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Introduction. xlv..
call stroplaig . In it we have a series of similarly con-
structed lines (or "phrases") ended off by a shorter
line of dift'erent structure. This forms a half-strophe ;
the other half is constructed to correspond. In certain
cases the similarly constructed Hnes, or phrases, have-
end-rhyme, and the last wOTd of the fìrst part rhymes
with the last word of the second part. Strophic
measures are well represented in the modern poetiy of "
Ireland and Scotland.^ They lent themselves readily
to rhythm, and were probably the first of the syllabic
metres to be adapted to stress. With us, these i
measures are used chiefly in labour songs, especially j
iorram, boat-chant, and in cwmha , laments. They aro-j
naturally suited for both purposes, and that the cumha
and the iorravi should often be identical in form is .
easily understood : the noble dead were usually
conveyed to their last rest — often in lona — by sea,
and the oar-chant was the lament also.^ In several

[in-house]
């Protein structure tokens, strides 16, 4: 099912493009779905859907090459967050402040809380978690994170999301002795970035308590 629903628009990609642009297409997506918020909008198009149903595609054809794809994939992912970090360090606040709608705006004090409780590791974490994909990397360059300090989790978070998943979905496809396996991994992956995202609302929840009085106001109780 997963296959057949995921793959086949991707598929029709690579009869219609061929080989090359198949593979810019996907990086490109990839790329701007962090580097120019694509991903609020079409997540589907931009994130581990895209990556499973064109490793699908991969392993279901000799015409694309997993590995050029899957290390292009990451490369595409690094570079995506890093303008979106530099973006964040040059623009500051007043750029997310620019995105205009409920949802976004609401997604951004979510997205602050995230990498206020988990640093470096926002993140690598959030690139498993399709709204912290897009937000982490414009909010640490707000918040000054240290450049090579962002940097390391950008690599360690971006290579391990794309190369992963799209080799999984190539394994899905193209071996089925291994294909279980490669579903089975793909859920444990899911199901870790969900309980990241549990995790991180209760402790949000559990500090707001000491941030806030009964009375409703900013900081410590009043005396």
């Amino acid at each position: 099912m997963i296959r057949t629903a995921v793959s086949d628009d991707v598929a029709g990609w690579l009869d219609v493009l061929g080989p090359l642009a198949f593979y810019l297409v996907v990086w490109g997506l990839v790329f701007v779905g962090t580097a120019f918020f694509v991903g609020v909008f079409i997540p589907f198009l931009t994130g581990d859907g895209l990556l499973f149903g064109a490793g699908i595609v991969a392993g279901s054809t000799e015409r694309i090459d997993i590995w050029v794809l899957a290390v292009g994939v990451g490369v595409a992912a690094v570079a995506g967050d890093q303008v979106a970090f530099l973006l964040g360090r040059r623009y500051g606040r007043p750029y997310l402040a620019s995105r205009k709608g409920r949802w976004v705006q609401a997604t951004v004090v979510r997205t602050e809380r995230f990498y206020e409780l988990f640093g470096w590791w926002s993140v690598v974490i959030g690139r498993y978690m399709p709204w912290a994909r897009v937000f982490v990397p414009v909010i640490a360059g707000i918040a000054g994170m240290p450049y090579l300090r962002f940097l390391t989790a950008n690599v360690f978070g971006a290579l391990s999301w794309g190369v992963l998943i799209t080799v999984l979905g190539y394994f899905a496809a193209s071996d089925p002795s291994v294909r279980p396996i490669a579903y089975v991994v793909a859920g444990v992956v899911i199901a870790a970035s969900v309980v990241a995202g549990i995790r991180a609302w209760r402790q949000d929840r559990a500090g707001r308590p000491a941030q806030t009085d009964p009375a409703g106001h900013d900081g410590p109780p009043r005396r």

cases given below the connectian between these metres .
and the old syllabic verse is clear; in others it is not
traeeable directly, partly, no doubt, because the old
strophic measures have not been fully recorded, partly
because the modern measures, once they came into -
vogue, developed independently.
1 E.g., D. O'Bruadair (d. 1698) ; Egan O'Rahilly (d. cina 1740) ;
Raftery (d. 1835). Almost one-fifth of Rob Donn's total is ;
strophic ; with Duncan Macintyre the proportion is even larger ;
in the case of Alexander Macdonald, it is less than l-23rd of(
the whole. Macdonald probably agreed with O'Bruadair
(III., 142) in reckonuig this form of metre to be more suited to
a srdìdèìcjeas Cstroning bard) than to a poet who took himself
seriously. It is certainly among the easiest and most straight-
forward of the metres.
2 Since this was written, I have come across a very similar
statement in Pattison's Modeni G'aelic Bards, p. 12, note.

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